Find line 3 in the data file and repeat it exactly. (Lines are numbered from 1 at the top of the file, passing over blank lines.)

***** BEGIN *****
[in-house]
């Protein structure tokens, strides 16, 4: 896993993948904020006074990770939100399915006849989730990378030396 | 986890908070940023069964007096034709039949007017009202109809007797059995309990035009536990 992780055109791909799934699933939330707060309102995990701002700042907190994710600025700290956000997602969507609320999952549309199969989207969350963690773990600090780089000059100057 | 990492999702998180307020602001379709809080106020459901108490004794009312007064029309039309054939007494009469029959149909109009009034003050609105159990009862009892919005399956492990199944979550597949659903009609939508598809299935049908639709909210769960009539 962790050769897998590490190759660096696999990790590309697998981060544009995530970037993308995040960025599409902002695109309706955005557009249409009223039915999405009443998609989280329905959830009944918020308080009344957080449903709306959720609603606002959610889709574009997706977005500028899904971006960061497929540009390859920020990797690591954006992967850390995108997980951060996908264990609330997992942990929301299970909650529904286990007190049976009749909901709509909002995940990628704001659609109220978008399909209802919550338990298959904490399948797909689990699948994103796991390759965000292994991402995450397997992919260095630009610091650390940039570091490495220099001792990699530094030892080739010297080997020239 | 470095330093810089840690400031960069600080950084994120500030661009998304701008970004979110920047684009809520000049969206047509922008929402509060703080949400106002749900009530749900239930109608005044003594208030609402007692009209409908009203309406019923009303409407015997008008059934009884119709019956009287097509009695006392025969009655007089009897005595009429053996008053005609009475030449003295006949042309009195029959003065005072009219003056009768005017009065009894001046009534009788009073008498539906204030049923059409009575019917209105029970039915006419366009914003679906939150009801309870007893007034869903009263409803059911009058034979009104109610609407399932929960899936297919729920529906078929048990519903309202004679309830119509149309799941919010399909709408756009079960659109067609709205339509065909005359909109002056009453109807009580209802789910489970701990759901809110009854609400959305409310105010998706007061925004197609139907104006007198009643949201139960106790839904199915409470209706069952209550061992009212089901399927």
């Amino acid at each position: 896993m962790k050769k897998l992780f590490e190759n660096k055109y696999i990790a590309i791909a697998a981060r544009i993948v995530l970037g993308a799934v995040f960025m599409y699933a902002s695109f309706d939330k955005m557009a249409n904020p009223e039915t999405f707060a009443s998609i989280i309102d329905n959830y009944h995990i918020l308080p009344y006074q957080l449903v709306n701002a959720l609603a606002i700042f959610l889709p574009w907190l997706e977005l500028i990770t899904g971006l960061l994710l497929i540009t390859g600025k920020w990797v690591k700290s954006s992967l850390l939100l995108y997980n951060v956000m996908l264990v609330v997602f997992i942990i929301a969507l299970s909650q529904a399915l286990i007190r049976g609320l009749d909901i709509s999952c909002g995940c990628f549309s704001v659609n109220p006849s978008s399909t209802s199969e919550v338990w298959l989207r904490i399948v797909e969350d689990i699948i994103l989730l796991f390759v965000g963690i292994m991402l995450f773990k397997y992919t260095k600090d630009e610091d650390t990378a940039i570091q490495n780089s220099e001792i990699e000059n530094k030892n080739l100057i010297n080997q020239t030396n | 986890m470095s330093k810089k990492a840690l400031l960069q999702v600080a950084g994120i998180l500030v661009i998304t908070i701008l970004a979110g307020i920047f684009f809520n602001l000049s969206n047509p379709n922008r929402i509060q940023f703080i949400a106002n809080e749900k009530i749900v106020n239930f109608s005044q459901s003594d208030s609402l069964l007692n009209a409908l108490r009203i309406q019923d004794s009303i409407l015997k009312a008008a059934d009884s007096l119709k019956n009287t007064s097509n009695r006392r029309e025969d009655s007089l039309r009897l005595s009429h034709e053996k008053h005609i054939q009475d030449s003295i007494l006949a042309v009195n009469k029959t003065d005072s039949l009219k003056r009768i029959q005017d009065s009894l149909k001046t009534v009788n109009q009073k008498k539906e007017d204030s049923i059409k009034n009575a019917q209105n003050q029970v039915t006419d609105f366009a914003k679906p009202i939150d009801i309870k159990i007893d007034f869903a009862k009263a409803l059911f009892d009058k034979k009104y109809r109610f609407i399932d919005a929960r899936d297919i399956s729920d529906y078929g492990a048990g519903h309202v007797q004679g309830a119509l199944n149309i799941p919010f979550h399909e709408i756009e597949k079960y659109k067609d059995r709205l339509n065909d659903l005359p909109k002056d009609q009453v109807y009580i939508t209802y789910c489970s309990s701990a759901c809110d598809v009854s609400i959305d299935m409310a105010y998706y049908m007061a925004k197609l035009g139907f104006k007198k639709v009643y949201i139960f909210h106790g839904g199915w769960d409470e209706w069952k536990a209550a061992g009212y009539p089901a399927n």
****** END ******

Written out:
């Amino acid at each position: 896993m962790k050769k897998l992780f590490e190759n660096k055109y696999i990790a590309i791909a697998a981060r544009i993948v995530l970037g993308a799934v995040f960025m599409y699933a902002s695109f309706d939330k955005m557009a249409n904020p009223e039915t999405f707060a009443s998609i989280i309102d329905n959830y009944h995990i918020l308080p009344y006074q957080l449903v709306n701002a959720l609603a606002i700042f959610l889709p574009w907190l997706e977005l500028i990770t899904g971006l960061l994710l497929i540009t390859g600025k920020w990797v690591k700290s954006s992967l850390l939100l995108y997980n951060v956000m996908l264990v609330v997602f997992i942990i929301a969507l299970s909650q529904a399915l286990i007190r049976g609320l009749d909901i709509s999952c909002g995940c990628f549309s704001v659609n109220p006849s978008s399909t209802s199969e919550v338990w298959l989207r904490i399948v797909e969350d689990i699948i994103l989730l796991f390759v965000g963690i292994m991402l995450f773990k397997y992919t260095k600090d630009e610091d650390t990378a940039i570091q490495n780089s220099e001792i990699e000059n530094k030892n080739l100057i010297n080997q020239t030396n | 986890m470095s330093k810089k990492a840690l400031l960069q999702v600080a950084g994120i998180l500030v661009i998304t908070i701008l970004a979110g307020i920047f684009f809520n602001l000049s969206n047509p379709n922008r929402i509060q940023f703080i949400a106002n809080e749900k009530i749900v106020n239930f109608s005044q459901s003594d208030s609402l069964l007692n009209a409908l108490r009203i309406q019923d004794s009303i409407l015997k009312a008008a059934d009884s007096l119709k019956n009287t007064s097509n009695r006392r029309e025969d009655s007089l039309r009897l005595s009429h034709e053996k008053h005609i054939q009475d030449s003295i007494l006949a042309v009195n009469k029959t003065d005072s039949l009219k003056r009768i029959q005017d009065s009894l149909k001046t009534v009788n109009q009073k008498k539906e007017d204030s049923i059409k009034n009575a019917q209105n003050q029970v039915t006419d609105f366009a914003k679906p009202i939150d009801i309870k159990i007893d007034f869903a009862k009263a409803l059911f009892d009058k034979k009104y109809r109610f609407i399932d919005a929960r899936d297919i399956s729920d529906y078929g492990a048990g519903h309202v007797q004679g309830a119509l199944n149309i799941p919010f979550h399909e709408i756009e597949k079960y659109k067609d059995r709205l339509n065909d659903l005359p909109k002056d009609q009453v109807y009580i939508t209802y789910c489970s309990s701990a759901c809110d598809v009854s609400i959305d299935m409310a105010y998706y049908m007061a925004k197609l035009g139907f104006k007198k639709v009643y949201i139960f909210h106790g839904g199915w769960d409470e209706w069952k536990a209550a061992g009212y009539p089901a399927n």